Saturday, February 1, 2014

Sandman Mystery Theatre #5 (Aug 1993)

Sandman Mystery Theatre #5: "The Face" Act One
Written by Matt Wagner
Art by John Watkiss
Colors by David Hornung
Letters by John Costanza
Edited by Shelly Roeberg and Karen Berger
Cover by Gavin Wilson

Curtain up.

The second Sandman story arc opens in Chinatown on February 26, 1938.  Dian Belmont, the beautiful and forceful daughter of District Attorney Larry Belmont, narrates this story through what might be considered diary or journal entries.

Dian has taken four of her socialite friends to a Chinese Restaurant so she can unwind and forget about the horror that befell her friend Catherine in the previous story.  She seems much more at home, or at least more familiar in Chinatown than her friends, to whom the city and its people are still exotic and mysterious.  Through Dian's narration, she explains that her father was far less supportive of her jaunts to this part of town.

After excusing herself somewhat awkwardly and embarrassedly, Dian talks to Jimmy.  It's obvious they have a romantic history--obvious, especially, to Dian's friends who girl her about it when she returns to the table.  They can't believe she slept with a Chinese, to which Dian corrects them that Jimmy is Cantonese.  When they press her for more details, she describes him as "very passionate".

The more Dian thinks about Jimmy, the more she realizes she misses him.

Meanwhile, Jimmy Shan goes upstairs to meet Wu Sung, head of the Huo Yibai family.  Wu Sung tells him that a standup comedian from the Lei Feng family has been making a lot of jokes at the expense of the Huo Yibai.  As a representative of the Lei Feng, Jimmy--or Zhang Chai Lao as he is called--promises Wu Sung that the comedian will be reprimanded and that peace between the families is of the highest priority.  Considering the families they're talking about are ancient crime dynasties, the meeting is remarkably amiable.  There seems to be no real tension or underlying threat between Wu Sung and Jimmy Shan.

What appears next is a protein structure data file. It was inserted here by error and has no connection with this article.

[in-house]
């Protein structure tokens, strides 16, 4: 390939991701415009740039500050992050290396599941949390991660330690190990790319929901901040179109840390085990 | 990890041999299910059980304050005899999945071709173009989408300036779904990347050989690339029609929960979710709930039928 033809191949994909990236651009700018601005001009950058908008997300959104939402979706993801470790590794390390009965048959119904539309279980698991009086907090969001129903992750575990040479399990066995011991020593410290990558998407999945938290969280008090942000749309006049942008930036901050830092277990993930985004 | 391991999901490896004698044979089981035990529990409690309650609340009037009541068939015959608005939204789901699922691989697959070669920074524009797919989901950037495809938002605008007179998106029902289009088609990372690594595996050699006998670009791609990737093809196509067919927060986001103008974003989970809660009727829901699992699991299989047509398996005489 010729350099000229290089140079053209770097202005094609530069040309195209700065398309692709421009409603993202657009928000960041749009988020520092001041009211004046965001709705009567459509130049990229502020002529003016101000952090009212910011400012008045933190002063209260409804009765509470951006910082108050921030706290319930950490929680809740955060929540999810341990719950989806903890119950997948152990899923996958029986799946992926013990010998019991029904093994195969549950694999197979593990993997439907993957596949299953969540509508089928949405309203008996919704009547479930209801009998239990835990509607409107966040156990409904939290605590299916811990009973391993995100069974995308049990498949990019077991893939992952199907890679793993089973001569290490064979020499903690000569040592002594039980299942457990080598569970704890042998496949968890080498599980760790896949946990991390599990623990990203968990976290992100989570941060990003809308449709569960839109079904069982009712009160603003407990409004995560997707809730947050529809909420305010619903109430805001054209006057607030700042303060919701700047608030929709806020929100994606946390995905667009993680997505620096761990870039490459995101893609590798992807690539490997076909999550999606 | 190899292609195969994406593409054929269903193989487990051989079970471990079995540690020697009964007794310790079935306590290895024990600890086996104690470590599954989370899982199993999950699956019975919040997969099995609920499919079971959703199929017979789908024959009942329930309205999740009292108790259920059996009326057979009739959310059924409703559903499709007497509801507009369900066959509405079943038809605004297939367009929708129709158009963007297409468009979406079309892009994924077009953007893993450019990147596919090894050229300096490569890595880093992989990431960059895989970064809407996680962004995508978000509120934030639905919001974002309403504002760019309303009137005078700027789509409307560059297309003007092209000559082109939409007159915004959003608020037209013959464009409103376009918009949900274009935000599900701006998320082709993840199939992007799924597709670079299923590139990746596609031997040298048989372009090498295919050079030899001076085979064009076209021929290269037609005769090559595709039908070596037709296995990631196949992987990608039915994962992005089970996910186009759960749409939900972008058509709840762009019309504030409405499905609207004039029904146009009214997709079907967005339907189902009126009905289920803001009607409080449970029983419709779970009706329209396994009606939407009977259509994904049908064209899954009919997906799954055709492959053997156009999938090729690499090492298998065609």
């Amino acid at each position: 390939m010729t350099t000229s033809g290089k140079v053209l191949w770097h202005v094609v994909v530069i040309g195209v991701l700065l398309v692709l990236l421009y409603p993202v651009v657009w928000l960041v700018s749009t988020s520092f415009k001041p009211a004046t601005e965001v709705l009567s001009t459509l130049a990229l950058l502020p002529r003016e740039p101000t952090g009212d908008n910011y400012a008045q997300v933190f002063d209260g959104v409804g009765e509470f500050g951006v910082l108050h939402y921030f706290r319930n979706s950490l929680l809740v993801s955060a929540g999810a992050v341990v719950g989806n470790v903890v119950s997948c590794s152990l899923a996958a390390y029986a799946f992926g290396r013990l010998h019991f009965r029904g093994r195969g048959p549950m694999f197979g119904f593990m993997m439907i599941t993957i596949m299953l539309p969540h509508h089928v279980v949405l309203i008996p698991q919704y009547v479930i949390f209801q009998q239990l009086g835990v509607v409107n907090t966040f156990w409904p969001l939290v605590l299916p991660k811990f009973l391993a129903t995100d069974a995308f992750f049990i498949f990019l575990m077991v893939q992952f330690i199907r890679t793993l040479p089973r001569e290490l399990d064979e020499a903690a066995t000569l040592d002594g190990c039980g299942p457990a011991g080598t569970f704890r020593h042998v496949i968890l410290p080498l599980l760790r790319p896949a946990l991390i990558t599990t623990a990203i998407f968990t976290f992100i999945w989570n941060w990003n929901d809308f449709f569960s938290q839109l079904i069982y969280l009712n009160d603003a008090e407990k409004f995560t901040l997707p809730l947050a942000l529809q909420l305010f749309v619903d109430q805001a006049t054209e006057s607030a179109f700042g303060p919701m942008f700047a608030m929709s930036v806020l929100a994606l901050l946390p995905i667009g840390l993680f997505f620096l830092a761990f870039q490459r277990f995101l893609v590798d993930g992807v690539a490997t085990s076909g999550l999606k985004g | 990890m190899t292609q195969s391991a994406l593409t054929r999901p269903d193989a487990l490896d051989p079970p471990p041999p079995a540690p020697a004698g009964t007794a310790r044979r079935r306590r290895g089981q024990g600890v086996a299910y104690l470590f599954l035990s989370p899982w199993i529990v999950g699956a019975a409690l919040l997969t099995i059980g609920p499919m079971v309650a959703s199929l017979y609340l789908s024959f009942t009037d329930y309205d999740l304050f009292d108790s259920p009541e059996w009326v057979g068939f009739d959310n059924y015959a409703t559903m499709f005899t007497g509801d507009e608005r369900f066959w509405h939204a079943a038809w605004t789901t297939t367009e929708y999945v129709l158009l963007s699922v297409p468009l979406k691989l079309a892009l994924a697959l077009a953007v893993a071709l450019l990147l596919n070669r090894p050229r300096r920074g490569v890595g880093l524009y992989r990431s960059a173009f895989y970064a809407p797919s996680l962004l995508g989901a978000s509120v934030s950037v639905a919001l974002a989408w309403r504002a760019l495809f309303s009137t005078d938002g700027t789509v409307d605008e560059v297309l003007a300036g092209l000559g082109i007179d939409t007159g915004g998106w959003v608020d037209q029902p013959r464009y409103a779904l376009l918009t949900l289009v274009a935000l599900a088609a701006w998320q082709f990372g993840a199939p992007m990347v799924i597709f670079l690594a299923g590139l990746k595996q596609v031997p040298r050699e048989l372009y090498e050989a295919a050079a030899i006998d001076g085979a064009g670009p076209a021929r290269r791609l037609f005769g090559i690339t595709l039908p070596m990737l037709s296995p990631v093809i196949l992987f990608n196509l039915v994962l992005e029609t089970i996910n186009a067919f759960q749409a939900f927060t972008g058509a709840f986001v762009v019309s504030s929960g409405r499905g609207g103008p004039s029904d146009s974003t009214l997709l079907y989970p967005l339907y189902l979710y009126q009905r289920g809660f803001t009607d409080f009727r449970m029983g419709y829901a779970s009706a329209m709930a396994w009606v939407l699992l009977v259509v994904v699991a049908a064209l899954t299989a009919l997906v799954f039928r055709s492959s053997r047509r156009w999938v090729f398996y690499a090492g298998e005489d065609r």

The meeting is observed by the Sandman, who hangs outside the window from a rope harness.

The police swarm on Chinatown to investigate the dead discovered by Dian's friends.  When Larry Belmont arrives to pick up his daughter, she asks why so many cops have shown up for one dead body.  Larry suggests the reemergence of the Tong factions, those same Lei Feng and Huo Yibai families seen earlier.  Beneath the severed head was a note claiming the murder was a message to the Huo Yibai from the Lei Feng.

Through her narration, Dian criticizes her father of prejudice against Asians.  She outright calls him a bigot.  But on March 1st, Larry brings his daughter to a charity benefit for a school in Chinatown.  At the party, Dian meets the host, Herman Ross, who seems to have a reputation for fundraising...or at least for getting people's money.

Dian also sees Wesley Dodds, who is introduced to Herman Ross.  At that moment, though, Jimmy Shan crashes their reunion, warning them--playfully perhaps--that business with Ross is never cheap. Herman explains that Jimmy was responsible for finding the school they want to fund.  When Herman tries to introduce him to the rest of the party, Jimmy snubs them in favor of Dian.  He knows she found the body the other night and asks her to call him.

He leaves without speaking to Wesley Dodds, though Wes seems intent on pursuing him until Dian stops him.

Wes and Dian search unsuccessfully for a non-alcoholic drink while reminiscing about Catherine's recuperation.  Dian thinks of Wes as a "very serious sort, but also relaxed and confident in his own way."

That night in Chinatown, we see the comedian Ling Hoon performing his act, ripping on the Huo Yibai to much applause and laughter from the crowd.  After his set, he returns to his dressing room.  Another Chinese, claiming to be picking up or dropping off laundry, enters the room.

Is this the work of the Huo Yibai killing the comedian for insulting them?  Or is this retaliation for the severed head left on their turf?  The fact that this killer wields an axe suggests he might have killed both.  And what does he mean about "appearances"?  Hmm...